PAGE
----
There's a few things I make at least once a week - bone broth, no-knead sourdough bread, homemade salad dressings, easy roast chicken, and, this avocado oil mayonnaise. I use it for sandwiches for the lunches my son packs for school, as well as a base for dips and dressings. It's easy to do, coming together in only a few minutes.
For a long time, mayonnaise making was pretty hit-and-miss for me. Sometimes it came together in a beautiful, smooth emulsion, and other times it was thin and gloopy - a miserable waste of eggs and oil. After a few years of making my own, I stumbled across a tip that has helped me to make smooth, beautifully emulsified mayonnaise every time without a hitch.
Fresh Egg Yolks
Mayonnaise is a classic sauce that is based on raw egg yolks which allow for the emulsification of oil into a bit of lemon juice, water, and vinegar. Raw eggs are particularly rich in choline, a heat-sensitive B vitamin that is critical to several biological functions. Choline deficiency is linked to liver disease, atherosclerosis as well as neurological disorders (read it here). Choline, much like folate which is found in leafy greens as well as organ meats like liver, is critical to women of reproductive age because it helps to mitigate the risk of birth defects in their children (read it here). Further, women with higher intakes of choline are less likely to suffer from breast cancer according to some researchers (read it here and here).
The best source of dietary choline is egg yolk, followed by organ meats like liver and kidneys as well as fish roe. Choline is heat-sensitive, like many vitamins, so I make sure to include some choline-rich foods in their raw or minimally cooked forms, as for this avocado oil mayonnaise.
Further, when you choose eggs from pasture-raised hens - those hens who are allowed to stretch their legs outside, under the sun, and peck at grubs, bugs, sprouts, and the occasional kitchen scrap, you're serving a more nutrient-dense food in general. The eggs from pasture-raised hens are higher in omega-3 fatty acids, vitamin A, vitamin E, and beta-carotene than the eggs of hens kept in confinement.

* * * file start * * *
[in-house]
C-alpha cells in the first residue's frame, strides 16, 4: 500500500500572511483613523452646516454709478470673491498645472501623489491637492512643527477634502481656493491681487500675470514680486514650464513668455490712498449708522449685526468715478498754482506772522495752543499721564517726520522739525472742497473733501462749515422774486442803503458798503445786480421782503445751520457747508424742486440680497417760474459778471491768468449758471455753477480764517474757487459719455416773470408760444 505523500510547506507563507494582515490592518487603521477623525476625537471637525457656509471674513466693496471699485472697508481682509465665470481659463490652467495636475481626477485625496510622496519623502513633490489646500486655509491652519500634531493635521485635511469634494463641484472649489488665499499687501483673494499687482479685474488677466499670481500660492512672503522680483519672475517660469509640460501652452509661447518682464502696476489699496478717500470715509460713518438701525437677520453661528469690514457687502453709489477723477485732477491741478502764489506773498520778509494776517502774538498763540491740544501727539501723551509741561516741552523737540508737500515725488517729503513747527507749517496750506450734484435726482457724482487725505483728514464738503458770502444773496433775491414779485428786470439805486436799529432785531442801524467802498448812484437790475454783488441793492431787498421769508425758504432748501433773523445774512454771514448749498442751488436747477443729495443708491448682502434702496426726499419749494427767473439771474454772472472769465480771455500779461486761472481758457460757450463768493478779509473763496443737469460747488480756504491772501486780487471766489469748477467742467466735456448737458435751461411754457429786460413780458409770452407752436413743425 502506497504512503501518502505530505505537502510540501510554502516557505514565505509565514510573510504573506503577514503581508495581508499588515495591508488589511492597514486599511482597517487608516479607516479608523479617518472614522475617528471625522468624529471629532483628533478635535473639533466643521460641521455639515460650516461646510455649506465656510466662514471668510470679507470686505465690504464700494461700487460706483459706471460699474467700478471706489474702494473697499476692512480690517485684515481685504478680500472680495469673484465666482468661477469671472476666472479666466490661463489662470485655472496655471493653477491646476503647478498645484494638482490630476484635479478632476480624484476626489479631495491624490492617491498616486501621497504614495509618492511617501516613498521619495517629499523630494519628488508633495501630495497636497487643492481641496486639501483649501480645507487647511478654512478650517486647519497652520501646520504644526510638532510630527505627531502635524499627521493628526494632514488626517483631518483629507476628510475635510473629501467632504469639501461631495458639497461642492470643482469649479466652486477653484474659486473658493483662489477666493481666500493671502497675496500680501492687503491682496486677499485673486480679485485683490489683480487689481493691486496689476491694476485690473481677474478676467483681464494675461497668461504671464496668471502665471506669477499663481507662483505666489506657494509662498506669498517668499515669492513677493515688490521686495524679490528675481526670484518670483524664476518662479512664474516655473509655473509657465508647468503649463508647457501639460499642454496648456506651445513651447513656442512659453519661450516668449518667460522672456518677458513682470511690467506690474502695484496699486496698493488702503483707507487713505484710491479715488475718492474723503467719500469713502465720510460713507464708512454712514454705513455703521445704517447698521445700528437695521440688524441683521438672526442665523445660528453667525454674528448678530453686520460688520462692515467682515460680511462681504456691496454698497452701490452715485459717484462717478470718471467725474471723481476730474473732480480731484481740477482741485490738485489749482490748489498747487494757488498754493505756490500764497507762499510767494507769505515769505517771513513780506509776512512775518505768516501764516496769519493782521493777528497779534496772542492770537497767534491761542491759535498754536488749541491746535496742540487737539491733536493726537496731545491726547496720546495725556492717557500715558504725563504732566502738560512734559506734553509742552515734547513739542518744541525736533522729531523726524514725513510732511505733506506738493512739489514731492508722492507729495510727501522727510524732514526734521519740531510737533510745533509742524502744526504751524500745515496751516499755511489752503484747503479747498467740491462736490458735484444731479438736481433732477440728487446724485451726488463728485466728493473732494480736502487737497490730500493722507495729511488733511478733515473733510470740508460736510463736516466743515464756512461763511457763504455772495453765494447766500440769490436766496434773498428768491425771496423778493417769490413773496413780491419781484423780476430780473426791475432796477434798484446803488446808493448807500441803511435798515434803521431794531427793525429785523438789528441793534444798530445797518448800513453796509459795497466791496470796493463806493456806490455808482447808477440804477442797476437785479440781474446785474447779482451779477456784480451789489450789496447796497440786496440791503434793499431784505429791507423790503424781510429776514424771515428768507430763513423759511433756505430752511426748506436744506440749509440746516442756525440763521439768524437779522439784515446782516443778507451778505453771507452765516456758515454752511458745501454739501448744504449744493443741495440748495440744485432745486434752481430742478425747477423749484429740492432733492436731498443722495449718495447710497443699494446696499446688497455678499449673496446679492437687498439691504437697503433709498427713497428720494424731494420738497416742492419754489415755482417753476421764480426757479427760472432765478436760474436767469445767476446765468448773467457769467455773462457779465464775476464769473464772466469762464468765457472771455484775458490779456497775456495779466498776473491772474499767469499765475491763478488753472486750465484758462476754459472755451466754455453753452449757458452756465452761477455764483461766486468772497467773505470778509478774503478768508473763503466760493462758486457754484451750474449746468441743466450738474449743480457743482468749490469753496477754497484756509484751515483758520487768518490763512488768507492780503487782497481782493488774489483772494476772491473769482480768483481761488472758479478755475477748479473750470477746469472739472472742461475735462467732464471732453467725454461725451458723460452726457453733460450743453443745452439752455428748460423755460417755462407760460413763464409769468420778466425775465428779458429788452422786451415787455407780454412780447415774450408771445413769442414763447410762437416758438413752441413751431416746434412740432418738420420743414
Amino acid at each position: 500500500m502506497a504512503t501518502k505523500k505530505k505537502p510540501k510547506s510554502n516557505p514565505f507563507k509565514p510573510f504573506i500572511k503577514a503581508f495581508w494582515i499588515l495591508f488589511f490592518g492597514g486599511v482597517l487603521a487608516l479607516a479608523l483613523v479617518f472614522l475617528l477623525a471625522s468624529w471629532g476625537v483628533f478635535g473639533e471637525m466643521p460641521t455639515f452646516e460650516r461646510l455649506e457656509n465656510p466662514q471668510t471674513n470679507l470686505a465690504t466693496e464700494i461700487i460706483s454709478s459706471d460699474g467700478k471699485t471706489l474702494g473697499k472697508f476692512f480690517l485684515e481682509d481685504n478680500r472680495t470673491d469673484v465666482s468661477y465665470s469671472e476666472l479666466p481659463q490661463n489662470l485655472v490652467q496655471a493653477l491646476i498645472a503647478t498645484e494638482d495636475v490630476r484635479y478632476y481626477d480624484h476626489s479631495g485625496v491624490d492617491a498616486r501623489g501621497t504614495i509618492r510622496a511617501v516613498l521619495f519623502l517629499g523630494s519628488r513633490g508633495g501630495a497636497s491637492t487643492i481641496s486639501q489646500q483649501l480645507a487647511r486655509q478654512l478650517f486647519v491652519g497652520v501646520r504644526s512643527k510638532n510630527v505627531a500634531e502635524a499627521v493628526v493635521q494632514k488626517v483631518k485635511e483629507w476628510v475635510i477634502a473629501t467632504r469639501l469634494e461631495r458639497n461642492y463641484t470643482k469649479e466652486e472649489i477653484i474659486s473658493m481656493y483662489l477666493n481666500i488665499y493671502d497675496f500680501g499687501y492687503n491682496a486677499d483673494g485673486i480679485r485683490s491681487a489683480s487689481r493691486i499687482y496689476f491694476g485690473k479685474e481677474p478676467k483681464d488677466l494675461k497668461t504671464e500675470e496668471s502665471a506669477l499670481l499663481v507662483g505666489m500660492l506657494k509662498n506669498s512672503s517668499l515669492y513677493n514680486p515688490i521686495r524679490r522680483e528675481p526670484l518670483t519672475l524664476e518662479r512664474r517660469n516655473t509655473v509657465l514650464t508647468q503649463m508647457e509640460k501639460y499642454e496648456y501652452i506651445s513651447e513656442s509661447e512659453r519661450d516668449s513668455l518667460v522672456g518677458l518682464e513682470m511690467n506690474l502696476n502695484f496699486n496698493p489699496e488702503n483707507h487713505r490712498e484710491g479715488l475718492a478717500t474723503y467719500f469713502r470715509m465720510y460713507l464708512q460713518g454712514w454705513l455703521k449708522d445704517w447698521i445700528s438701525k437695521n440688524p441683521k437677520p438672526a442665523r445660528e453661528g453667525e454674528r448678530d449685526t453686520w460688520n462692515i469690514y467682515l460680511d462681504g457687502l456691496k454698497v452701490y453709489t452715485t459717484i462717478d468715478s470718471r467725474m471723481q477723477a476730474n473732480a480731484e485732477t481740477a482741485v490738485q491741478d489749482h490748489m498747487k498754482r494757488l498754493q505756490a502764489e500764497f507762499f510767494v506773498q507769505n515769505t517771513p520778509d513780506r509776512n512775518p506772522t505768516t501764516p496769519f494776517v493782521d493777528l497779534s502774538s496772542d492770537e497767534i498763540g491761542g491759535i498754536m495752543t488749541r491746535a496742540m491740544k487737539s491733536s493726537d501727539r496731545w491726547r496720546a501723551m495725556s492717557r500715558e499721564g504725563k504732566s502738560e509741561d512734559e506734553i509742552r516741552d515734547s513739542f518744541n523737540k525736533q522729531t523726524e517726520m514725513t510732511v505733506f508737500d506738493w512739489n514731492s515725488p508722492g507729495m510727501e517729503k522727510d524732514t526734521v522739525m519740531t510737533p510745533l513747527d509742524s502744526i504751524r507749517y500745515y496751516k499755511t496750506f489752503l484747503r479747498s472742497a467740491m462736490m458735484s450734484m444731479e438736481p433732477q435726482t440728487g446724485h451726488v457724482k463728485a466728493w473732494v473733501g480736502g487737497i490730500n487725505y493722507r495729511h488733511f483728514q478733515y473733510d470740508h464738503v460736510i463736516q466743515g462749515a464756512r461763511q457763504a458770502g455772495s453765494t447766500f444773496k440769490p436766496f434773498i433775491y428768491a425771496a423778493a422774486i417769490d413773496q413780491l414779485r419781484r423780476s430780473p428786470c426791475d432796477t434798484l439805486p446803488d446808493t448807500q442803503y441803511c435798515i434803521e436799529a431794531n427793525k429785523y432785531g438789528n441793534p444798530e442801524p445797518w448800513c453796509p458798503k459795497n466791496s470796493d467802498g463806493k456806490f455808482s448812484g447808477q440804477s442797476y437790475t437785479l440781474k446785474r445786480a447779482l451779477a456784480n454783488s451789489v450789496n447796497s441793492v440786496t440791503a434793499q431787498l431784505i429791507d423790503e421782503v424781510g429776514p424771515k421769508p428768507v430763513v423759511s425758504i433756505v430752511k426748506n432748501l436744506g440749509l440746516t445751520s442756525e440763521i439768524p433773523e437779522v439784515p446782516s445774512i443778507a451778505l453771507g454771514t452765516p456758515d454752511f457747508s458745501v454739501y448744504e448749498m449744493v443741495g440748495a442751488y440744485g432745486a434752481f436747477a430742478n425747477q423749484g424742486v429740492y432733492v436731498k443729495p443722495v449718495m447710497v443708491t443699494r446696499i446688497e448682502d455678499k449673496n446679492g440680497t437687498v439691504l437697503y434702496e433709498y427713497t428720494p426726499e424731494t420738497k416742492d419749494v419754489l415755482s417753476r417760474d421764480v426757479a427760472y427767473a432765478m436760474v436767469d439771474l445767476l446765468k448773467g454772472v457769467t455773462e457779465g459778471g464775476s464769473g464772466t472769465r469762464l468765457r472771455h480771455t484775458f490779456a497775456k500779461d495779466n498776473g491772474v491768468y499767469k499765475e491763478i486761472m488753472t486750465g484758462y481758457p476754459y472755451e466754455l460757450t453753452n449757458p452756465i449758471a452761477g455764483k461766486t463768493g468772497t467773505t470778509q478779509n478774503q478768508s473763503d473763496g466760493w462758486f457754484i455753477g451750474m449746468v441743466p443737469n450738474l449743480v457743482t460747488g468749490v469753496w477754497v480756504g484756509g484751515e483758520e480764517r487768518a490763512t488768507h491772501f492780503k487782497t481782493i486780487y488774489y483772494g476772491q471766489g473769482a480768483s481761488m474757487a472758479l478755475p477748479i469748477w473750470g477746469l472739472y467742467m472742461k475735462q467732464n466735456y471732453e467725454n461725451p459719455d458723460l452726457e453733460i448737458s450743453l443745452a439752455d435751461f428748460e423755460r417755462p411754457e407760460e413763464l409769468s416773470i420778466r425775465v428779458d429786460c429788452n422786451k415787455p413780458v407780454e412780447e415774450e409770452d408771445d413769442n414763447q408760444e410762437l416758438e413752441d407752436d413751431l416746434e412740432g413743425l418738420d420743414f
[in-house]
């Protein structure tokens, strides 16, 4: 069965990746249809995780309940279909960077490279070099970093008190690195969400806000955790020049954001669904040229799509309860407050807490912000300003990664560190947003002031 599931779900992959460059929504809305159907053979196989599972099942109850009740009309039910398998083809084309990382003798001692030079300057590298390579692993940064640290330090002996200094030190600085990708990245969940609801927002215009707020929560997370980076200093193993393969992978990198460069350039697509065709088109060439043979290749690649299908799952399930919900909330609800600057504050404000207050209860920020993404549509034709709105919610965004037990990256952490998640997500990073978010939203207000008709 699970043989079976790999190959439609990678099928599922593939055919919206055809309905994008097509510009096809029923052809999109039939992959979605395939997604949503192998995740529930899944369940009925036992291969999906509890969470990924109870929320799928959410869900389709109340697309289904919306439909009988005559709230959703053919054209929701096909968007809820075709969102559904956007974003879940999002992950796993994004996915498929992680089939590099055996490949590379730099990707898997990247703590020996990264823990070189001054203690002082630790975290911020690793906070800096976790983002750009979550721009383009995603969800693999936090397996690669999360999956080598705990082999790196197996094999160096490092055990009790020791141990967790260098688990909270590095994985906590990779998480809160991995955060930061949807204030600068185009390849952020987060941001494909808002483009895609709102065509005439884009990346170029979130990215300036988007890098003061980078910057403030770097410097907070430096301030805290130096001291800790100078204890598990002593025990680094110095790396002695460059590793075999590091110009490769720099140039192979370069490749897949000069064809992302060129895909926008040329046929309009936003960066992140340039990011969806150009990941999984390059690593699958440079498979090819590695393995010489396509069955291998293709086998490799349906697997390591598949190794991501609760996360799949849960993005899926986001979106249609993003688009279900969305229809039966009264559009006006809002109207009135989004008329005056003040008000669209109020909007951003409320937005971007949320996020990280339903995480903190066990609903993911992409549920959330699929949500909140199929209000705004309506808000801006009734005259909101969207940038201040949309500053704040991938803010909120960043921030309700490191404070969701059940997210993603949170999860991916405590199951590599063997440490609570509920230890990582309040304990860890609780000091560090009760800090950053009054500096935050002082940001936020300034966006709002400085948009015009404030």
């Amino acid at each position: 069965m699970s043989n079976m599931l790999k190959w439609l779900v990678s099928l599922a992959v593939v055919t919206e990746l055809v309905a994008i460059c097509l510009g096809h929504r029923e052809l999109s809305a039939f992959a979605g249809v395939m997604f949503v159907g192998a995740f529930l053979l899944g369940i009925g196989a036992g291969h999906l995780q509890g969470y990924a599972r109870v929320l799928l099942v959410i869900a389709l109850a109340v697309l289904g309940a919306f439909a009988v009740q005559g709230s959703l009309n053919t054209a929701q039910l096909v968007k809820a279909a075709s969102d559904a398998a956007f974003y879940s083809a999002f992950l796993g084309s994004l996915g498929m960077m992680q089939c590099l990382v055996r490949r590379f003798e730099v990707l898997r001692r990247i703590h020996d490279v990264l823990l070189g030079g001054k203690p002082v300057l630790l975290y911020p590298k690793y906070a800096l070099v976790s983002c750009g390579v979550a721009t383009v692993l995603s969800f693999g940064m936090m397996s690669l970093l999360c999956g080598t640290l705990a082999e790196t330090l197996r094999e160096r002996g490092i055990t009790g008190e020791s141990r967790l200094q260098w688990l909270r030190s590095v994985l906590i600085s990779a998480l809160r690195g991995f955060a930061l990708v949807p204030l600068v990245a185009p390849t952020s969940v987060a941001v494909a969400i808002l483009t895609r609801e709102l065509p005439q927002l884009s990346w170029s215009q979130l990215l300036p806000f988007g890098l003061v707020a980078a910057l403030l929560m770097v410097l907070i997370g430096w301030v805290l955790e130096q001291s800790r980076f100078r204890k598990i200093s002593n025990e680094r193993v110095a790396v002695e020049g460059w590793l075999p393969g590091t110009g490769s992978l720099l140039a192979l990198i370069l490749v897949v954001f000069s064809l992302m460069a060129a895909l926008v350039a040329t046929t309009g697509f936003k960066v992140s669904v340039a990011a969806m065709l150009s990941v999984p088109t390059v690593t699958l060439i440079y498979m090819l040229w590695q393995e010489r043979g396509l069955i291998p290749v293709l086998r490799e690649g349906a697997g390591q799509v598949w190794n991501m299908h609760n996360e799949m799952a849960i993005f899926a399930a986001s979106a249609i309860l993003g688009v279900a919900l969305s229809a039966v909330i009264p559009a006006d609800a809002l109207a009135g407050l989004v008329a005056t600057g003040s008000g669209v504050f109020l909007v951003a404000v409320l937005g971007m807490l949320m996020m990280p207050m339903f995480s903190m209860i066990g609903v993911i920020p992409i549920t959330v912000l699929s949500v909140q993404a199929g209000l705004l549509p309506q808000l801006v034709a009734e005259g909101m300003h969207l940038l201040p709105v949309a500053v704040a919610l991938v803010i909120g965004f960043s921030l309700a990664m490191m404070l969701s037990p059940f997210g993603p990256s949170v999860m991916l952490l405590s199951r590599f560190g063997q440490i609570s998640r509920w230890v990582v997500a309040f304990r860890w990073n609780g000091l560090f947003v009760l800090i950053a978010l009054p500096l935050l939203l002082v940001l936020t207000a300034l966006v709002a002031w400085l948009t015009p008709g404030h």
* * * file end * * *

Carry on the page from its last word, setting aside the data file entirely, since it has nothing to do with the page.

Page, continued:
Lemon juice brings a little bit of acidity to mayonnaise, balancing its light and neutral flavor. Any acid will work, including vinegar, but lemon juice brings a freshness that vinegar doesn't. If you can use freshly squeezed lemon juice for the best flavor.
Salt helps us to taste other flavors, and brings balance to the foods we eat. I favor sea salt, because I like its briny notes and the way each different salt tastes a touch different depending on where it's from.
These unrefined sea salts offer mildly different flavors, come in different colors and retain the trace minerals that are typically removed through the refinement process of table salt. As unrefined sea salts are not iodized like table salt, it's important to make sure you're eating plentiful other iodine-rich foods like sea vegetables.
Avocados, like olives, are particularly rich in monounsaturated fat. Monounsaturated fat is a heart-healthy fat, thought to reduce inflammation, and you can find it in abundant quantities in olive oil, lard, hazelnut oil, and sunflower seed oil as well as in avocados.
My best trick for getting smooth, thick mayonnaise ...
If you've ever tried making mayonnaise at home only to watch it fail miserably at emulsifying, leaving you with a viscous, oily yellow goop the consistency of salad dressing, you know the meaning of disappointment. I know it, too. I tried making homemade mayonnaise for years. Sometimes it would come out, and sometimes it wouldn't.
Then I learned a simple, but counter-intuitive trick to getting thick mayonnaise every time: add water to it. No joke. About a tablespoon of water added to the yolks, salt and lemon helps to emulsify the mayonnaise, ensuring it comes out thick and spreadable every single time.